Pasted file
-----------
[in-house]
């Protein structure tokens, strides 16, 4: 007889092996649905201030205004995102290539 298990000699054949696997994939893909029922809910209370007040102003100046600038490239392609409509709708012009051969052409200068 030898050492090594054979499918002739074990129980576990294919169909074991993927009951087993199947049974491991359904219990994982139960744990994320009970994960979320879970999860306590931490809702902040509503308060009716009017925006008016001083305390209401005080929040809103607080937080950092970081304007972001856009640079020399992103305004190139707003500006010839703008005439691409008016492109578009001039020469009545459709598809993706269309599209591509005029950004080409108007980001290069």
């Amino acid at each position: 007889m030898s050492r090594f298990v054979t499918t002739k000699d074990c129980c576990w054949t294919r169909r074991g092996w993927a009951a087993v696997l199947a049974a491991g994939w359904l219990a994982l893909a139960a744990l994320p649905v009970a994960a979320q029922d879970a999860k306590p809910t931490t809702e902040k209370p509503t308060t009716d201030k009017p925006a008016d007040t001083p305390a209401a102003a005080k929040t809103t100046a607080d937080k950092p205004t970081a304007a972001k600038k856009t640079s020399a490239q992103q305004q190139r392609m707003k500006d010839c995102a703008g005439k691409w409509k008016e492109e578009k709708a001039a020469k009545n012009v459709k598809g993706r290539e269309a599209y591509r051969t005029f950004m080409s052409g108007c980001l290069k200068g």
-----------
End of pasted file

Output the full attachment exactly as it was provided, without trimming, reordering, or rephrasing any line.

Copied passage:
[in-house]
């Protein structure tokens, strides 16, 4: 007889092996649905201030205004995102290539 298990000699054949696997994939893909029922809910209370007040102003100046600038490239392609409509709708012009051969052409200068 030898050492090594054979499918002739074990129980576990294919169909074991993927009951087993199947049974491991359904219990994982139960744990994320009970994960979320879970999860306590931490809702902040509503308060009716009017925006008016001083305390209401005080929040809103607080937080950092970081304007972001856009640079020399992103305004190139707003500006010839703008005439691409008016492109578009001039020469009545459709598809993706269309599209591509005029950004080409108007980001290069």
């Amino acid at each position: 007889m030898s050492r090594f298990v054979t499918t002739k000699d074990c129980c576990w054949t294919r169909r074991g092996w993927a009951a087993v696997l199947a049974a491991g994939w359904l219990a994982l893909a139960a744990l994320p649905v009970a994960a979320q029922d879970a999860k306590p809910t931490t809702e902040k209370p509503t308060t009716d201030k009017p925006a008016d007040t001083p305390a209401a102003a005080k929040t809103t100046a607080d937080k950092p205004t970081a304007a972001k600038k856009t640079s020399a490239q992103q305004q190139r392609m707003k500006d010839c995102a703008g005439k691409w409509k008016e492109e578009k709708a001039a020469k009545n012009v459709k598809g993706r290539e269309a599209y591509r051969t005029f950004m080409s052409g108007c980001l290069k200068g």